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Gas prices drive sales of fuel-efficient cars?

March 1, 2012 12:00:00 AM PST
The recent spike in gas prices is having an effect on car sales. Customers are looking for fuel-efficiency.

The Auto Club reports the price for a gallon of regular went up another penny overnight in the Los Angeles-Long Beach area to $4.37. That's 18 cents more than a week ago and 58 cents more than on February 1.

Several major automakers reported a very healthy February. From Ford to Chrysler to Volkswagen, companies saw double-digit increases in domestic sales last month. That's due in part to an economy that's on the mend, and the fact that drivers are demanding more fuel-efficient cars.

"First thing they're looking for is good gas mileage," said Andrew Graff, vice president of sales at Galpin Ford in North Hills. "Especially now that domestic products are being competitive with all the other makes and models that are out there. So when they drive the cars, they love their performance, they love the handling, they love the design. And most importantly, they love the gas mileage."

Ford sales climbed 14 percent in February, mostly on demand for the Focus. Nationally, more than 23,000 were sold. And at Galpin, the Focus was also a hot model.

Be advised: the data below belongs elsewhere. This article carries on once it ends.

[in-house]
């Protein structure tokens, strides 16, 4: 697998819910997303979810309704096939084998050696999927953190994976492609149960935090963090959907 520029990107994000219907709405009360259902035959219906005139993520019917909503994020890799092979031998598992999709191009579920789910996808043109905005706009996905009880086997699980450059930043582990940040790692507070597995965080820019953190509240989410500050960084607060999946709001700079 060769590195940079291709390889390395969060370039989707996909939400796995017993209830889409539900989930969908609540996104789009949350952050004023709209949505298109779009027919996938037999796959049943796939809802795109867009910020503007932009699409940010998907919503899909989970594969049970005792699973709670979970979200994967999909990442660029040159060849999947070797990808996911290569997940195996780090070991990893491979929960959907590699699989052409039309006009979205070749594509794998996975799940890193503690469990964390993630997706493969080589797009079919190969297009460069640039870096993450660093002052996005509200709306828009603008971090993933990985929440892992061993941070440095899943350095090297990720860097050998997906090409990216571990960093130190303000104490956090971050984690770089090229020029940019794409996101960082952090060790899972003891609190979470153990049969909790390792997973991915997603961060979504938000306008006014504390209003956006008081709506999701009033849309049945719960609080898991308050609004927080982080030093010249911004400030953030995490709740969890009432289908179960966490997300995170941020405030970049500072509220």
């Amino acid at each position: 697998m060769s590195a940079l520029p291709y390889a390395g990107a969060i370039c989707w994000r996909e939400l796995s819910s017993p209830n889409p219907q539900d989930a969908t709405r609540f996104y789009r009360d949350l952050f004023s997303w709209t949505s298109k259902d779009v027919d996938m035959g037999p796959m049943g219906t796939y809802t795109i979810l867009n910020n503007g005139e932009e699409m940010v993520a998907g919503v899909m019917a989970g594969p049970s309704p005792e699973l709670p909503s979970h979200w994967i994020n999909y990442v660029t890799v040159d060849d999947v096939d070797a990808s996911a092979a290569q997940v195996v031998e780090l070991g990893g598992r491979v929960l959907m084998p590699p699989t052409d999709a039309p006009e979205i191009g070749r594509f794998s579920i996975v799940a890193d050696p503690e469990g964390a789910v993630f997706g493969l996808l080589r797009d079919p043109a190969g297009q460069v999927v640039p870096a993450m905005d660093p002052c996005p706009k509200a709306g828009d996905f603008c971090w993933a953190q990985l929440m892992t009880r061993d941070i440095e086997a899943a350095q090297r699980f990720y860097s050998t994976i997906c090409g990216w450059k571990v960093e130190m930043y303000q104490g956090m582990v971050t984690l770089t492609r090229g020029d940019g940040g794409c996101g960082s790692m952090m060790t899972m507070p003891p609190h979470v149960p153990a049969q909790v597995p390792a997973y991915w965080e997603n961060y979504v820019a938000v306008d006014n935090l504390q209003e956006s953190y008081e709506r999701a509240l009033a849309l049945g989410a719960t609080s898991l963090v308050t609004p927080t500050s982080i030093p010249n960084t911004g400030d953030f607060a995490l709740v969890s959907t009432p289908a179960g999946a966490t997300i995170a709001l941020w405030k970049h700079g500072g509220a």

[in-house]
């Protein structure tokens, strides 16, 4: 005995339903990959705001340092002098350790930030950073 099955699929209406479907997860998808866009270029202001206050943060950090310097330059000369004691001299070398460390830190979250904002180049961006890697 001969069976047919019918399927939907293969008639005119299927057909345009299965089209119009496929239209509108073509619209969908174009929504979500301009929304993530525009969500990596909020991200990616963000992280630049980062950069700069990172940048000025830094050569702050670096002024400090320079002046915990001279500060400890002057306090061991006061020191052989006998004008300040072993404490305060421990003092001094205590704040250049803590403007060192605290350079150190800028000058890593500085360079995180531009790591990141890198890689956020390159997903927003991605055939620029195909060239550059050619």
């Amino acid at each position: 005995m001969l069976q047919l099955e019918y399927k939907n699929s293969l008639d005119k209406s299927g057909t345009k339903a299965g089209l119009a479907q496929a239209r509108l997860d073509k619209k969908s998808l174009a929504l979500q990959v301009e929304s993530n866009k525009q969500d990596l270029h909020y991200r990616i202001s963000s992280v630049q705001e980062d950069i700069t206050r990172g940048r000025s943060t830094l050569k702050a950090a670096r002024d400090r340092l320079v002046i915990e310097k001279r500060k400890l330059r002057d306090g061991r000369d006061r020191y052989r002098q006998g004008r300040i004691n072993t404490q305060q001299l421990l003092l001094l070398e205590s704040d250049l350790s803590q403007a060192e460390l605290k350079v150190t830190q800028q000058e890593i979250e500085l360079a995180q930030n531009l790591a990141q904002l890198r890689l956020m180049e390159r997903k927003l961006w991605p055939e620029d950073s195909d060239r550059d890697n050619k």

Chrysler saw a 40-percent increase in sales, selling nearly 134,000 cars nationwide last month.

And a welcome addition was Chrysler's tiny Fiat 500, which had its best sales month ever.

"I don't think business have ever been any better," said Jackson Ellis, the general sales manager of Glendale Dodge Chrysler Jeep.

Ellis's dealership is in the process of opening a new showroom for the trendy Fiats, which sell for about $20,000.

"They get almost 40 miles per gallon, so with gas at five bucks a gallon, it doesn't take premium fuel or anything like that, so it's definitely a car that's going to turn some heads," said Ellis.

With gas prices on the rise, industry experts say that small cars made up about 24 percent of the new cars sold last month, a trend that's expected to continue.

According to transportation studies, the average car on U.S. roads right now is about 11 years old. And now that credit markets are starting to free up, car-makers are hoping more people will be looking to replace their old vehicles this year.


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